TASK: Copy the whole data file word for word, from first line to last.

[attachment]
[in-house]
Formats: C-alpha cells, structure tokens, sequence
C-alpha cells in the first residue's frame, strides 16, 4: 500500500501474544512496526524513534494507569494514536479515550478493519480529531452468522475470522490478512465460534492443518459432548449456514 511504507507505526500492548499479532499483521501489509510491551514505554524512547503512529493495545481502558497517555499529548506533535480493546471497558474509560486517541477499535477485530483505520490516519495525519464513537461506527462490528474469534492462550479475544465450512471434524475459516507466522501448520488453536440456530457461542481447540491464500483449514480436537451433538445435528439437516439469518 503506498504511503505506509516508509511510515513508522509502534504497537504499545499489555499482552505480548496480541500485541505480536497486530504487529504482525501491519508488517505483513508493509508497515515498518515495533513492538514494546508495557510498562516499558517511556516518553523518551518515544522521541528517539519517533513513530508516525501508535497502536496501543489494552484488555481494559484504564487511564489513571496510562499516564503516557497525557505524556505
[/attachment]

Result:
[in-house]
Formats: C-alpha cells, structure tokens, sequence
C-alpha cells in the first residue's frame, strides 16, 4: 500500500501474544512496526524513534494507569494514536479515550478493519480529531452468522475470522490478512465460534492443518459432548449456514 511504507507505526500492548499479532499483521501489509510491551514505554524512547503512529493495545481502558497517555499529548506533535480493546471497558474509560486517541477499535477485530483505520490516519495525519464513537461506527462490528474469534492462550479475544465450512471434524475459516507466522501448520488453536440456530457461542481447540491464500483449514480436537451433538445435528439437516439469518 503506498504511503505506509516508509511510515513508522509502534504497537504499545499489555499482552505480548496480541500485541505480536497486530504487529504482525501491519508488517505483513508493509508497515515498518515495533513492538514494546508495557510498562516499558517511556516518553523518551518515544522521541528517539519517533513513530508516525501508535497502536496501543489494552484488555481494559484504564487511564489513571496510562499516564503516557497525557505524556505